How Vitamin D Improves Lung Capacity

It is amazing just how many times this comes up as a potential factor behind poor health problems. This was another important thing we featured in our immune boosting article for the Coronavirus as something we should aim to keep control of.

A 2018 Australian study showed higher vitamin D levels are associated with better lung function. A cross-sectional analysis of more than 5,000 adults — mean age 58 years, 45 percent males, 10 percent current smokers and 12 percent taking vitamin D supplements — suggests there is a link between serum 25-hydroxyvitamin D (25OHD) and respiratory disease.

The study authors stated, “Low levels of serum 25OHD were independently associated with asthma, bronchitis, wheeze and chest tightness … Higher vitamin D levels were associated with higher levels of lung function.” They noted participants with vitamin D levels of more than 40 nanograms/milliliter (ng/ml) had higher forced vital capacity than those with lower vitamin D levels.

What is the easiest way to get more vitamin D? Spend time outside in the sunlight. The older you are or if your health is compromised the more important this becomes. I suggest to read the article how to adjust your nutritional requirements as you age for more detail on Vitamin D and the best foods to assist in boosting this.

Using Exercise & Interval Training to Improve Lung Capacity

Finally we are looking at exercise. The reason I left this to last is that if you have a breathing problem exercise is often not very enjoyable and can even be dangerous. Even though it will help, if not used wisely it will only reinforce poor breathing mechanics and possibly ruin your association with exercise. This can happen to the best of us.

I remember back in 2013 I suffered a horrible sinus infection that left me with an infected eye. Weeks after the infection had passed I was terribly out of breath all the time even though I was running, cycling, and lifting weights all the time I just never seemed to improve. No matter how hard I trained I just seem to suffer more than normal and was constantly fatigued. I noticed how I was always breathing through my mouth and found it very difficult to breathe through my nose. That was the time I discovered the Buteyko Method and once I adopted this it changed my breathing within weeks and I was back to normal in no time. Prior to the sinus infection I was breathing through my nose, I just never noticed I was.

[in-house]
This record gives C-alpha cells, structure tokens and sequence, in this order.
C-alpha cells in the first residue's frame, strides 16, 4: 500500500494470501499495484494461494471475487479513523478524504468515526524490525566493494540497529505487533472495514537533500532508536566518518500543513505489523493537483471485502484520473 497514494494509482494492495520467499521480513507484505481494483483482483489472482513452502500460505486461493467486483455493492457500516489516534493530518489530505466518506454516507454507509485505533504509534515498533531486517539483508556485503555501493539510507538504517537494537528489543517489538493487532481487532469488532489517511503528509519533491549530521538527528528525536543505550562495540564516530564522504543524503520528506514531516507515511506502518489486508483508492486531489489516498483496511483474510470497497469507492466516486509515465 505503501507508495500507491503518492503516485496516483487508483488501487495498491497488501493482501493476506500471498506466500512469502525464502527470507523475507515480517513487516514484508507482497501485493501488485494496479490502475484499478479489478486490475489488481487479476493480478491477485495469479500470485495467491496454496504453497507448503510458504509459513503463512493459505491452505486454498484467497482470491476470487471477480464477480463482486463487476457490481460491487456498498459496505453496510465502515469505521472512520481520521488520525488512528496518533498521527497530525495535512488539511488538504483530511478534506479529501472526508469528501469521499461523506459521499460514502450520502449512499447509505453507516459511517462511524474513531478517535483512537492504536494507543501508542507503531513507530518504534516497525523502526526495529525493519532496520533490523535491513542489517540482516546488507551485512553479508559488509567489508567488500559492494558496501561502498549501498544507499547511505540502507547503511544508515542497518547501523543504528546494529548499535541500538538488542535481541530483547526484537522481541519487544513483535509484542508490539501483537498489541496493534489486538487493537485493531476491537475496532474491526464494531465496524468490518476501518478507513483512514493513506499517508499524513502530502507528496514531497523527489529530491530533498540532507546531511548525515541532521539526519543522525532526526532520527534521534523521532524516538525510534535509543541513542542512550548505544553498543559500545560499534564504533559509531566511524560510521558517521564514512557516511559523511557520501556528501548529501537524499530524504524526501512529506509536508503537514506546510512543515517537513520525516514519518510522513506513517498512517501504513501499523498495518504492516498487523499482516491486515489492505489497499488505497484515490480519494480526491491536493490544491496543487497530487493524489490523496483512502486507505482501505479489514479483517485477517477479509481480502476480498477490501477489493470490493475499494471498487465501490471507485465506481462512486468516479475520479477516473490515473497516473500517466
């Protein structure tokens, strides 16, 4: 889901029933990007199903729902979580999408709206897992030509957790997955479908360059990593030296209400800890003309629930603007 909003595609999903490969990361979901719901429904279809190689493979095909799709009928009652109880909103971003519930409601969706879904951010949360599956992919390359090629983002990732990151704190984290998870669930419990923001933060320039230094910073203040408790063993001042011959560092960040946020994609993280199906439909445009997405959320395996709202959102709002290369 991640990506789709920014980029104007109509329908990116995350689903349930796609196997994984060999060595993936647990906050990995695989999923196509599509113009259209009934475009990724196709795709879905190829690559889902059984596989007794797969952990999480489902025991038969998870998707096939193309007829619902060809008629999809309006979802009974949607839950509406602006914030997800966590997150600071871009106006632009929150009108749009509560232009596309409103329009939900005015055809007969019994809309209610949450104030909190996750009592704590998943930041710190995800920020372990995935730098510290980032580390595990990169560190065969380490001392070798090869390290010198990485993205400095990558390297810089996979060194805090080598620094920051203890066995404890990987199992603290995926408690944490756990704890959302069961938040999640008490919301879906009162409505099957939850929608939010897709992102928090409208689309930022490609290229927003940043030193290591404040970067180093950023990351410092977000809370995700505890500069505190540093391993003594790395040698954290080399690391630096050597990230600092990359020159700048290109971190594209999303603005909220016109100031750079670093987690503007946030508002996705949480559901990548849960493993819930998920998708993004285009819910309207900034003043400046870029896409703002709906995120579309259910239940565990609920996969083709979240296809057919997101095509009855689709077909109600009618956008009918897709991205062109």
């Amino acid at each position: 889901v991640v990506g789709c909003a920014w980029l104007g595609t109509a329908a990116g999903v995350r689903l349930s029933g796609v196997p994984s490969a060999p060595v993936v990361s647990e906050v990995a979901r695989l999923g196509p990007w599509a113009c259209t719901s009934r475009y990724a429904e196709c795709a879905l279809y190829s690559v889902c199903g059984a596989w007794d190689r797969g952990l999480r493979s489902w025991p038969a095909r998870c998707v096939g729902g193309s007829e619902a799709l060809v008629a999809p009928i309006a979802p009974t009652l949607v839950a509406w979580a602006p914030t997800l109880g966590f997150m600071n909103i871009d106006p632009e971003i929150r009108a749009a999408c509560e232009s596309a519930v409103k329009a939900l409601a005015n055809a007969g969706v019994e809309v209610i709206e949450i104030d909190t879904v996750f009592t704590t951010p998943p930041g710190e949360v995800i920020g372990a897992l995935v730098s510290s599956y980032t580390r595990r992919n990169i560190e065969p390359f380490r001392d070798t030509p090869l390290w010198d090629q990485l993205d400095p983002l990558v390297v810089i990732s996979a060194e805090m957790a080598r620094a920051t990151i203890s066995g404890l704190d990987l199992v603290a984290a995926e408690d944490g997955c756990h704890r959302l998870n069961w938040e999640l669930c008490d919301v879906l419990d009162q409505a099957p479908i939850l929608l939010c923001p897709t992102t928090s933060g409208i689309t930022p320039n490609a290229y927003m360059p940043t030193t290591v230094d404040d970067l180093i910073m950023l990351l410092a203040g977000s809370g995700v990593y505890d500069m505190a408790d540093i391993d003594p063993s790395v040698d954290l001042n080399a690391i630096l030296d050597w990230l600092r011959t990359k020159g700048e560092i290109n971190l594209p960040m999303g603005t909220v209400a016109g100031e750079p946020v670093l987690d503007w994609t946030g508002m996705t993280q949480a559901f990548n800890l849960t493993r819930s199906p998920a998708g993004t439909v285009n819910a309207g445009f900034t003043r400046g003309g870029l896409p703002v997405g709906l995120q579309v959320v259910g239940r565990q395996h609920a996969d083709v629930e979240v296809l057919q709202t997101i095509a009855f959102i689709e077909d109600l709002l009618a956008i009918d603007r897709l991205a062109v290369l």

The reason I share that story is that exercise alone was not going to help me. I had to learn how to breathe correctly again. And once I did that I focused on getting my fitness back to its best as fast as possible and I did that by using interval training.

Adopting long slow boring cardio sessions where you are working at a low to moderate intensity will improve your fitness to a small degree and build great endurance but it will not improve your ability anywhere near as well as interval training. This is the secret to all elite athletes training program and is often referred to as VO2 Max.

It is their ability to last longer with little air that makes them better than the average. When there is a significant lack of air the arterial supply of oxygen is dropping, the spleen senses this and releases more red blood cells into circulation to improve the oxygen levels. The kidneys also stimulate a hormone called EPO to help mature red blood cells in your bone marrow. EPO has been made famous in recent years by cycling cheats for the effect on improving performance is profound. Eg Lance Armstrong.

I am not suggesting you need EPO, but you do need to train at high levels of intensity to get you to a point where you are completely out of breath to improve your lung capacity. The more uncomfortable the better.